Wednesday, September 07, 2011

Speaking Frankly

 The Frank Sargeson Memorial Lectures 2003-2010
Edited by Sarah Shieff
Frank Sargeson (1903—1982) was a mentor to many of our past and current writers, including Janet Frame, C K Stead and Kevin Ireland. The subjects of the memorial lectures range from his generosity, how the Great New Zealand novel developed, the influences on his writing, the place of literary house museums and the value of reading to our lives. It includes papers from Elizabeth Aitken Rose, Christine Cole Catley, Kevin Ireland, Lawrence Jones, Michael King, Graeme Lay, Owen Marshall and Peter Wells.
Commemorating him, the Buddle Findlay Sargeson Fellowship for writers is awarded annually.
SPEAKING FRANKLY: The Frank Sargeson Memorial Lectures 2003-2011 is part of Cape Catley’s Sargeson Collection.

Frank Sargeson's place in our literature, and literature’s place in his life: close-ups by friends and fellow-writers merge in this lecture series with bigger-picture reflections to give a varied but vivid and remarkably consistent impression of the man and the Takapuna bach which, for several crucial decades of the 20th century, was the still point around which the literary consciousness of New Zealand seemed to revolve. C K Stead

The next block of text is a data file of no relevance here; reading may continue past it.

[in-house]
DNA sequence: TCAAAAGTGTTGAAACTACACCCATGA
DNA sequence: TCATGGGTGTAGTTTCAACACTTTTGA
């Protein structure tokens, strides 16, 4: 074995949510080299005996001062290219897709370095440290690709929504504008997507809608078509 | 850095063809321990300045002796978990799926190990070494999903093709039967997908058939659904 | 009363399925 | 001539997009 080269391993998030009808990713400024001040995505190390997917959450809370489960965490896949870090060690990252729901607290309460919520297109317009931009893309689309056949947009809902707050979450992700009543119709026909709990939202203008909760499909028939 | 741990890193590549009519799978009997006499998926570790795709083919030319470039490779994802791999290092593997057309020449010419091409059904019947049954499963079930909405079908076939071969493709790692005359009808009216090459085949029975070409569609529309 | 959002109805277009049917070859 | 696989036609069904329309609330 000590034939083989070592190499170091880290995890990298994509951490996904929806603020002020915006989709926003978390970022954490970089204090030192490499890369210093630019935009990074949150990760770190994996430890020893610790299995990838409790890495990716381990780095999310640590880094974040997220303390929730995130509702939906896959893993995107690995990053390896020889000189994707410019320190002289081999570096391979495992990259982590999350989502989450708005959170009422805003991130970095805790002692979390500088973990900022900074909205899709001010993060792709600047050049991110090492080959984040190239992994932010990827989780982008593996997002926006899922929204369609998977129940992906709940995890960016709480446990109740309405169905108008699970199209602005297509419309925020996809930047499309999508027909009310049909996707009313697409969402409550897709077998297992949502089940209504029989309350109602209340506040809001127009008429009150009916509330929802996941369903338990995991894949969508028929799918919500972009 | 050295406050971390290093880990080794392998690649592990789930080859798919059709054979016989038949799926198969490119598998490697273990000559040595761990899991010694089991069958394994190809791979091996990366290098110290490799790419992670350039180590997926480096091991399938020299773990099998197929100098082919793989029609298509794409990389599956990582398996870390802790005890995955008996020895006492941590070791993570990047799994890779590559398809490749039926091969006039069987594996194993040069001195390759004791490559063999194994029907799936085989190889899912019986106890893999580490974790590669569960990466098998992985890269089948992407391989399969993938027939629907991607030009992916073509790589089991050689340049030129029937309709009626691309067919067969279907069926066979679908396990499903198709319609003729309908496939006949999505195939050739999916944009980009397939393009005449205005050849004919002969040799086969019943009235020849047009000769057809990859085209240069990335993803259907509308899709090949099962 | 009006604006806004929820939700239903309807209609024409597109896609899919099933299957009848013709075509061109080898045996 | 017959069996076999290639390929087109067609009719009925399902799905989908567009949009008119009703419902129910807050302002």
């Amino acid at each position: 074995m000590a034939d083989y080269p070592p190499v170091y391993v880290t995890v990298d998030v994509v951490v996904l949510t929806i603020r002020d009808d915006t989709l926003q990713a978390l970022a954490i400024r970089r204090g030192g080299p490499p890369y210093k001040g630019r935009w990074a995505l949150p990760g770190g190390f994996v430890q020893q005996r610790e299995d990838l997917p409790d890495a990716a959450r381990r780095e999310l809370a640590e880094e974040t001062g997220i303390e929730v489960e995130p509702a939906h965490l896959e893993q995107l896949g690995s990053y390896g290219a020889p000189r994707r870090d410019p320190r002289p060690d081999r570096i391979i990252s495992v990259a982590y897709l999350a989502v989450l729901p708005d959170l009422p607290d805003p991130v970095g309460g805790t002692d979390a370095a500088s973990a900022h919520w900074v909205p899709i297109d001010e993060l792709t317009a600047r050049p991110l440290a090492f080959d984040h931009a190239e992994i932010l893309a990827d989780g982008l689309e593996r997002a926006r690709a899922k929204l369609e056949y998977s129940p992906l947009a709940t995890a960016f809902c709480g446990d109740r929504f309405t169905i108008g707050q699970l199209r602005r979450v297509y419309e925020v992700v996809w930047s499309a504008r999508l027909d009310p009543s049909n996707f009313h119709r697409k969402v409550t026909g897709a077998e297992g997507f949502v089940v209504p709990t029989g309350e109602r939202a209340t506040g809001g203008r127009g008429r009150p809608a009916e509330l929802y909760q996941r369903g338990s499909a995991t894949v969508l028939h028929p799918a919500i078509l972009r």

About the editor
SARAH SHIEFF teaches in the Department of English, University of Waikato. She directs the University of Waikato’s programme in New Zealand Studies and edits the Journal of New Zealand Literature. She is convenor of the Frank Sargeson Memorial Lectures.
Speaking Frankly will be launched on Thursday 15 September following the 9th Annual Frank Sargeson Memorial Lecture at the University of Waikato, this year given by the Poet Laureate, Ian Wedde.
The idea to turn the lectures to date into a book was the brainchild of Sargeson’s close friend and literary executor and heir Dame Christine Cole Catley, who herself was the sixth speaker in the series. This year’s lecture takes place at the Gallagher Academy of Performing Arts, 5.30pm. The evening is open to the public, people should rsvp to
I was fascinated and delighted by these lectures. I suggest though that it is best to let some time elapse between reading each one. Perhaps confine yourself to reading one a day as I did. This is Chris Cole Catley's (left)  last piece of published work. She was able to see the advance copies before she died. I see the book  as a memorial to her and will treasure my copy.

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